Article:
"There is a misconception that mucus on the gills suffocates fish when they are exposed to acidity," Dunson had said. "You see pictures of the gills covered with mucus and it sure looks like that's what killed them—it's such an obvious symptom, I'm sure that's why the myth still persists. But if you look closely at the physiology, you see that the mucus is just a symptom of underlying gill damage that leads to a massive loss of sodium—salt—through the gills. One of the duties of gills is to control the sodium level in the blood: They take sodium out of the water and they slow the loss of sodium from the blood to the water. High acidity in the water damages the membranes of the gill cells and allows the sodium to leak out."

Dunson, reticent until prodded, walks with a slight stoop, as though concentrating too hard on things within to bother with the banalities of campus life. His fair, curling hair falls to his shoulders. When I continued asking about acid rain, he and his student Joe Freda, whose speech pattern reflects his New Jersey origin, launched into a debate, Dunson playing devil's advocate.

"Why try to understand sodium leakage from the gills or any of these other physiological things? All you need to know is whether the fish die."

"It's not a matter of them just living or dying," answered Freda. "The environment is so complex that no bioassay can unravel when they'll live or die. There are too many different factors affecting it. When you lime a lake to neutralize the acid, for example, it's only good for a couple of years and then you get an even more drastic decline in pH since the buffering capacity is reduced.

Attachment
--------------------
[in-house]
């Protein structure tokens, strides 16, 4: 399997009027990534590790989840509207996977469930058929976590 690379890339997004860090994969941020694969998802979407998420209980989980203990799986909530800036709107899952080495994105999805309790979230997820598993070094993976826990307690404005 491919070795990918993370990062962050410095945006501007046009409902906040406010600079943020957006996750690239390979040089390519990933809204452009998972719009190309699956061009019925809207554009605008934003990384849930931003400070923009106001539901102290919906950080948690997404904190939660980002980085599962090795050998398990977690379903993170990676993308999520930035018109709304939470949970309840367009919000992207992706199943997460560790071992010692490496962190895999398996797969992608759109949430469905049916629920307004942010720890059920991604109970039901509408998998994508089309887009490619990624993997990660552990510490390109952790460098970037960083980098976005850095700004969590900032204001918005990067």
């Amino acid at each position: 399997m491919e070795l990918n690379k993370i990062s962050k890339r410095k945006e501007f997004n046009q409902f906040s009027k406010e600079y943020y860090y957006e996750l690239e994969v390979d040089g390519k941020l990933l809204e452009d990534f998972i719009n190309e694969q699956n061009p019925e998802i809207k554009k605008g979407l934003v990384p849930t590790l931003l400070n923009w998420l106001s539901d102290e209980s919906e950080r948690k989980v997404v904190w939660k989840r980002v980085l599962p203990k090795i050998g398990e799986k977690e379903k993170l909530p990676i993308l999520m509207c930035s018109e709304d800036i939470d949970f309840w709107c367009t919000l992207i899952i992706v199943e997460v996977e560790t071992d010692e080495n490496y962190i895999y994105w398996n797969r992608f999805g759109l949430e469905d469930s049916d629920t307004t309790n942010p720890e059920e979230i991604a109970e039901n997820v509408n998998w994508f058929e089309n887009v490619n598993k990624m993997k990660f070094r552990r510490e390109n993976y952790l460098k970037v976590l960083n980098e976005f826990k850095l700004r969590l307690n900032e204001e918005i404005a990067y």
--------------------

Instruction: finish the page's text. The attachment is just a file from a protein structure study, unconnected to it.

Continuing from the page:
"I would approach it from the other way. Rather than liming the lakes, I would greatly increase the tolerance of fish. If you knew exactly what killed the fish . . ."

"But it's not just the fish. The whole food chain is disrupted. If there are no organisms for the fish to eat . . ."

"Fish are more sensitive than most of the other things."

"Naw. If you look at the data, in some of these lakes, the trout are still there, but there's no food for them to eat."

"That only happens when you have large fish that can live a long time essentially without feeding. But there are crayfish that do very well at low pHs and all kinds of insects that can survive under those conditions. If nothing else, you could feed the fish artificially."

"But what the fish people care about in Canada and the Adirondacks are the lake trout. Lake trout eat shiners and the shiners disappear under acidic conditions before the lake trout do. You'd have to engineer whole food chains."